Surprises in theoretical Casimir physics : quantum forces in inhomogeneous media
MetadataShow full item record
This thesis considers the problem of determining Casimir-Lifshitz forces in inhomogeneous media. The ground-state energy of the electromagnetic field in a piston-geometry is discussed. When the cavity is empty, the Casimir pressure on the piston is finite and independent of the small-scale physics of the media that compose the mirrors. However, it is demonstrated that, when the cavity is filled with an inhomogeneous dielectric medium, the Casimir energy is cut-off dependent. The local behavior of the stress tensor commonly used in calculations of Casimir forces is also determined. It is shown that the usual expression for the stress tensor is not finite anywhere within such a medium, whatever the temporal dispersion or index profile, and that this divergence is unlikely to be removed by modifying the regularisation. These findings suggest that the value of the Casimir pressure may be inextricably dependent on the detailed behavior of the mirror and the medium at large wave vectors. This thesis also examines two exceptions to this rule: first, the case of an idealised metamaterial is considered which, when introduced into a cavity, reduces the magnitude of the Casimir force. It is shown that, although the medium is inhomogeneous, it does not contribute additional scattering events but simply modifies the effective length of the cavity, so the predicted force is finite and can be stated exactly. Secondly, a geometric argument is presented for determining a Casimir stress in a spherical mirror filled with the inhomogeneous medium of Maxwell’s fish-eye. This solution questions the idea that the Casimir force of a spherical mirror is repulsive, but prompts additional questions concerning regularisation and the role of non-local effects in determining Casimir forces.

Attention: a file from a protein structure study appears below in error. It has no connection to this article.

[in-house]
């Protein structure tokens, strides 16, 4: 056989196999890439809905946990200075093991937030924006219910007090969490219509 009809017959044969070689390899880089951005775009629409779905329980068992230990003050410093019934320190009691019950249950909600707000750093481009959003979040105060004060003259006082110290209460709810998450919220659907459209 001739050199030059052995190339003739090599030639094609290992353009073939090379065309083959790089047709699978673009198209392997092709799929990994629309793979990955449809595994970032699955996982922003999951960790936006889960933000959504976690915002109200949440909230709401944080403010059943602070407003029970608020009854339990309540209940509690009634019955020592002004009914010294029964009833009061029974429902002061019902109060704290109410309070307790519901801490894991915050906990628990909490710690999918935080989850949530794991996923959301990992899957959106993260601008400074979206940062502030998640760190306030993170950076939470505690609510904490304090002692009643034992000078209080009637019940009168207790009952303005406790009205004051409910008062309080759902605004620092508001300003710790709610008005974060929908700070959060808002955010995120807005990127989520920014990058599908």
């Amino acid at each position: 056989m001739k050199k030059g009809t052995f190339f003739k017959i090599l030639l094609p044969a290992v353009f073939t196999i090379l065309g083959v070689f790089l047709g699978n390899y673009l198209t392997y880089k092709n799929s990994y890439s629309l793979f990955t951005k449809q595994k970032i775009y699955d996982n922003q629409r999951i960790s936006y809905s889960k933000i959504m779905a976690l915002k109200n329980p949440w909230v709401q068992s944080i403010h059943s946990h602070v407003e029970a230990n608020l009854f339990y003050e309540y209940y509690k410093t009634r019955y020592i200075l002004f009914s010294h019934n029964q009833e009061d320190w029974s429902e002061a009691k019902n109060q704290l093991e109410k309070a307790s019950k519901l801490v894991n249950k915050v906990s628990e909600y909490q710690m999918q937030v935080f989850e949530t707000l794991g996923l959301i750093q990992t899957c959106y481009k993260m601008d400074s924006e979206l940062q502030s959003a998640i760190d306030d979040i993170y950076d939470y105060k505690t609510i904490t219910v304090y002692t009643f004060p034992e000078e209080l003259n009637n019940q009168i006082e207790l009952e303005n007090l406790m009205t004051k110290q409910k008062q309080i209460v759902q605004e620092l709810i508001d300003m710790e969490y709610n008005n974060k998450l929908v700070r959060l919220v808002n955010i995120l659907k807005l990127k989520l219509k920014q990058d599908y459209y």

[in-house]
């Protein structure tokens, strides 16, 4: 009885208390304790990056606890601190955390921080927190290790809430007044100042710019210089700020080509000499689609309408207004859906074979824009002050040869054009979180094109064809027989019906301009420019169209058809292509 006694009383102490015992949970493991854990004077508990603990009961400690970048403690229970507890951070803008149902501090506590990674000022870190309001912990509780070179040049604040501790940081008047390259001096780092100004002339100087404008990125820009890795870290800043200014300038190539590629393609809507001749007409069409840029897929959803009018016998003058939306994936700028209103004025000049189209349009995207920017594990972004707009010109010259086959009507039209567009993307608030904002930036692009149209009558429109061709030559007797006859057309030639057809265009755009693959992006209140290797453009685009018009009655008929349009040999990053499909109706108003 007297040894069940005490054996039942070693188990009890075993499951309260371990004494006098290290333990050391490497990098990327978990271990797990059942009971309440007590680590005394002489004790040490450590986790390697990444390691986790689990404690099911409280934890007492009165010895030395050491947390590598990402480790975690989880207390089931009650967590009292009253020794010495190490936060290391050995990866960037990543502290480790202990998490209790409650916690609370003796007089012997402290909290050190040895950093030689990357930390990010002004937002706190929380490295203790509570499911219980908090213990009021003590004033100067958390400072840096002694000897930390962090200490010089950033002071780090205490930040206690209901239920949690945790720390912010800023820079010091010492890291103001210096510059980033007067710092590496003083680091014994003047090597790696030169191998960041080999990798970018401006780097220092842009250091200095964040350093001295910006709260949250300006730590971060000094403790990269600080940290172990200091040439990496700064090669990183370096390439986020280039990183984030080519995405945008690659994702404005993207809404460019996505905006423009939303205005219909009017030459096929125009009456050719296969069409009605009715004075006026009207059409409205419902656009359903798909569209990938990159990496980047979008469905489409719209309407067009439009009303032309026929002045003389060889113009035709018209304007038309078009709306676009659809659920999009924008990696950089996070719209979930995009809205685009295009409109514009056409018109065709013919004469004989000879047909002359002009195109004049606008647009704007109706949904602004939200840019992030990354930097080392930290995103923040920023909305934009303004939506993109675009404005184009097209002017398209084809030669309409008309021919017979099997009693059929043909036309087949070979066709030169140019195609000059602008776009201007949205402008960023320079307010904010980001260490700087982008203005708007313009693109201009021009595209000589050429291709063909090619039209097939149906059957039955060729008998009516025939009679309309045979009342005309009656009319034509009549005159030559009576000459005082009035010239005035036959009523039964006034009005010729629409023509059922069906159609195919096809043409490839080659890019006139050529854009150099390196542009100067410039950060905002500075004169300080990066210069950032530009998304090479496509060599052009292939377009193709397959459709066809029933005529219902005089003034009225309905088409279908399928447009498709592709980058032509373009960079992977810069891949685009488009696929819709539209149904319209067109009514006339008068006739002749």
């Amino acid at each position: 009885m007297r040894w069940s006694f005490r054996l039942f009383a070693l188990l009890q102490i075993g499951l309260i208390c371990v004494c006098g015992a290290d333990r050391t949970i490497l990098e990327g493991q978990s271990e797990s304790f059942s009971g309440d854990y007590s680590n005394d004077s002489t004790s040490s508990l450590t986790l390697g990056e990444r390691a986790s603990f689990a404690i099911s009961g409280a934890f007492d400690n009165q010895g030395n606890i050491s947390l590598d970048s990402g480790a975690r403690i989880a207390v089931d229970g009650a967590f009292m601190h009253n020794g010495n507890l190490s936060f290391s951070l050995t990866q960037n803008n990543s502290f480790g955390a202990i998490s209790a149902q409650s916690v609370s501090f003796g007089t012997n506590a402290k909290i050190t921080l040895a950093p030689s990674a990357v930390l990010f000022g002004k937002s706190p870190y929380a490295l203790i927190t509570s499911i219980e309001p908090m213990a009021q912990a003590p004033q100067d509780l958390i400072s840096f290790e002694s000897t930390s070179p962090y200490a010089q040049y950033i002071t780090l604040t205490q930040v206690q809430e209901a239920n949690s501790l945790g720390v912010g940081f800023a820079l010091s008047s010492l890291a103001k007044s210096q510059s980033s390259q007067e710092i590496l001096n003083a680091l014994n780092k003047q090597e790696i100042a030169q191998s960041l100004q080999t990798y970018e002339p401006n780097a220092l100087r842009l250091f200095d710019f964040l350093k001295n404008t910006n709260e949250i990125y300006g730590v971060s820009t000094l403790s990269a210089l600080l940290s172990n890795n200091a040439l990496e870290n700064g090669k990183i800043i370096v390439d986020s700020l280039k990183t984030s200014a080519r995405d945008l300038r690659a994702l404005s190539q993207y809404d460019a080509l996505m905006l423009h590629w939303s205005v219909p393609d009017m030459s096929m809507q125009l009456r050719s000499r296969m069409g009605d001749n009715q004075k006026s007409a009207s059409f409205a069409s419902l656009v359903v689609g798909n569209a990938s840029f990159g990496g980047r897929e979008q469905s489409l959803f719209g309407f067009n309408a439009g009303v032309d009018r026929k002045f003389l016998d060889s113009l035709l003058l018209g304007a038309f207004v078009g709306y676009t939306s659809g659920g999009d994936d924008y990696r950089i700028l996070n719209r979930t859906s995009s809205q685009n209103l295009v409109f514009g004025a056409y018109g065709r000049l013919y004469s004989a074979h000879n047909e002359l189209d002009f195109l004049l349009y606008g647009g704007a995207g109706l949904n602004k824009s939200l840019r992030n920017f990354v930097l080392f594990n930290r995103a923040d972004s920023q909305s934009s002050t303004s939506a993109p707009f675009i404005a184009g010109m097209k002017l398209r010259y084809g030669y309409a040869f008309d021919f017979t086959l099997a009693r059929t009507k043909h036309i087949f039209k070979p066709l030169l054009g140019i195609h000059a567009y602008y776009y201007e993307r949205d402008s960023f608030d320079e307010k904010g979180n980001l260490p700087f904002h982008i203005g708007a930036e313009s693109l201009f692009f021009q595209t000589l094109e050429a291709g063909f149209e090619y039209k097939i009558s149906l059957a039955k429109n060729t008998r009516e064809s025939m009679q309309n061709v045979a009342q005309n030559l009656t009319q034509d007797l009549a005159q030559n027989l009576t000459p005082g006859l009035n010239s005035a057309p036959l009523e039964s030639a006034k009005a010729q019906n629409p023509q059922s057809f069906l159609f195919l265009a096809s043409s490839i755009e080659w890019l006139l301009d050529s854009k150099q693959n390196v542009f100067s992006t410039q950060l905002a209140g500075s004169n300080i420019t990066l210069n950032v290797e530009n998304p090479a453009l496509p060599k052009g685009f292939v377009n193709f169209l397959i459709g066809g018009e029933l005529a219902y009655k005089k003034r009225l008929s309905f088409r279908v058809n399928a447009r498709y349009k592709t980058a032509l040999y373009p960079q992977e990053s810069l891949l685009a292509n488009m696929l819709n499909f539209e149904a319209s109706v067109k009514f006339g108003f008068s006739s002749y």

Thesis, PhD Doctor of Philosophy
Embargo Date: Print and electronic copy restricted until 24th April 2018, pending formal approval
Embargo Reason: Thesis restricted in accordance with University regulations